Subtitled as a Hawaiian Mystery of Romance, Revenge… and Recipes!, the book does not disappoint on these counts.  Maybe it’s the guy in me talking, but Madison seems almost a little too obsessed with thoughts of kindling romance with the men, despite the often life-threatening situations she finds herself in.  While the book often teases her romantic desires, and she playfully flirts with three possible island flings, the meat of the plot is the murder mystery, with culinary interludes in the form of recipes providing delicious appetizers on the side.  The mystery portions are interesting, though not extremely sophisticated and at times a bit jumbled.  Still, the plot provides a number of possible outcomes and suspects which kept my interest into the climax.  I think people looking for a cheesy, slightly off-the-wall book will enjoy the rumpus mish-mash of mystery, romance and cooking instruction that Captain Cooked provides.  Despite the inclusion of local celebrity chefs, food, and Hawaiian culture, the book’s viewpoint is very much from a touristy perspective, which may not appeal as much to locals—Madison is from L.A. and some of her thoughts come across a bit uninformed—but at its heart Captain Cooked is a light-hearted escapade that shouldn’t be taken too seriously in this light.

For those of you who love DVD’s chock full of special features, you will find Captain Cooked pleasing to your palate.  Not only do most chapters end with real recipes, some gleaned from local chefs, but a treasure hunt is included within the pages of the book.  For people who are into geo caching (see geocaching.com), S.P. Grogan includes subtle hints to discovering a hidden war club located somewhere on the Big Island.  Find it and you will be rewarded with a finder’s fee of $5,000 in cash!  Treasure hunters may be familiar with this premise from Grogan’s previous book Vegas Die, where a dagger was stashed somewhere in Las Vegas Valley.  For Captain Cooked, Grogan took this gimmick to another level to include the geo caching phenomenon and litters the book with clues and coordinates to aid in your search.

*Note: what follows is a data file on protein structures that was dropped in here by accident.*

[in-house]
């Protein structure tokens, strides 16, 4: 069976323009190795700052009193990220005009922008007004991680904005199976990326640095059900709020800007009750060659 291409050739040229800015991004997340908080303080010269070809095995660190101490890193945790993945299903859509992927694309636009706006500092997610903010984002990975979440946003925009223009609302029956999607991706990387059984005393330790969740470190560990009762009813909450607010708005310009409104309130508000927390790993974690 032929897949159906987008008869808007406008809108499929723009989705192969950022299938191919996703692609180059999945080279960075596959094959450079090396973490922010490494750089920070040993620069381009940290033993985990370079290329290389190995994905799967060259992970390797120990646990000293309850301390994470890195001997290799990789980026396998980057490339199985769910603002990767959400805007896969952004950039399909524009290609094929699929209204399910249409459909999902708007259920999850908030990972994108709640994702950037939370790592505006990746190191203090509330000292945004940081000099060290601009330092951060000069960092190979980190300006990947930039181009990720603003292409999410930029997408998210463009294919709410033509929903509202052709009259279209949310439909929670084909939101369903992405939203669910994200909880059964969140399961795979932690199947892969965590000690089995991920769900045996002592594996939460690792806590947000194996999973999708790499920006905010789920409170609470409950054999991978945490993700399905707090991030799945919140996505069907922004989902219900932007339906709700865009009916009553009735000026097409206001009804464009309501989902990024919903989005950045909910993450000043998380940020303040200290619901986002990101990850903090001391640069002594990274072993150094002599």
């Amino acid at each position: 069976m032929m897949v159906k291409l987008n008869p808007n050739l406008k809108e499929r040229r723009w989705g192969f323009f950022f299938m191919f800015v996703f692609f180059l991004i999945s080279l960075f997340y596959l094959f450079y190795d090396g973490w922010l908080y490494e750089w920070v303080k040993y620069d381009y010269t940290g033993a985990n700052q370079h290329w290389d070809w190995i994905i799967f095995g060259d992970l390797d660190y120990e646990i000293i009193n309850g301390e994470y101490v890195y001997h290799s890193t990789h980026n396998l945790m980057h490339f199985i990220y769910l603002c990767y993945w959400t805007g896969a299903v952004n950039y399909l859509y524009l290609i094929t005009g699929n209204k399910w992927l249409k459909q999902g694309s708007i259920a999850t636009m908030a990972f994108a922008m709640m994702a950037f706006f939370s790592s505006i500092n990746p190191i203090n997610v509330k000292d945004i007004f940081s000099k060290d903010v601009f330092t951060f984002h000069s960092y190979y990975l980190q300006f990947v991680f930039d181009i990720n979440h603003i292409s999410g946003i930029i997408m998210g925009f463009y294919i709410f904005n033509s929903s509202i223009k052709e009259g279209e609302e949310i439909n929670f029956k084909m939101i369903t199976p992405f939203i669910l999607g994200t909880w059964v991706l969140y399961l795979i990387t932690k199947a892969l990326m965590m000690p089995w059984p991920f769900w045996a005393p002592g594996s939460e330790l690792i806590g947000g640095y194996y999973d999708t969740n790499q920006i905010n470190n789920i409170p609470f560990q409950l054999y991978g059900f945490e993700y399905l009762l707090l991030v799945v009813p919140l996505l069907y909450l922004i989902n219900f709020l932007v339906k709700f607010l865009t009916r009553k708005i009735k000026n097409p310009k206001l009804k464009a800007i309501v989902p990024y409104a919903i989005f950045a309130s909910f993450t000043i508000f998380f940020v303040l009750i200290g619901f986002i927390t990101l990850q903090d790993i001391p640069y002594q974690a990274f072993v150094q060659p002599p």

Not all special features are available in the book.  Visit www.CaptainCooked.com to enjoy such online bonuses as a workbook glossary of Hawaiian names, tourist links to the Big Island, more succulent recipes, island photographs, and a how-to-guide for Geo Caching.


If you’ve kept up with Hawaii Book Blog’s calendar and posts, hopefully you took the occasion to see S.P. Grogan on the Big Island or here on Oahu.  Luckily, if you’ve missed these chances, there is one final opportunity for you!  You can embark in verbal jousting with the author at an event Sunday, February 27, 1:00 p.m. at Barnes & Noble Kahala Mall (that’s today).  Grogan will be available to sign a copy of your book.  My copy, so generously offered by the publisher, warns me to “Beware of boiling cauldrons!”, a humorous reference to the story and an example of the playful storytelling rampant throughout its pages.  If you’re on the Big Island, S.P. Grogan will be a part of “Wine and Words” at Basically Books in Hilo on Tuesday, February 1 from 6:00 p.m. to 8:00 p.m. Read the book and maybe you can order wine like master sommelier, Jeffrey Dayne.

Captain Cooked: Hawaiian Mystery of Revenge, Romance…and Recipes!
By S.P. Grogan
Addison & Highsmith Publishers, 2010
ISBN: 0980116414
280 pages

*Disclaimer: We received a complimentary copy of this book in exchange for our honest review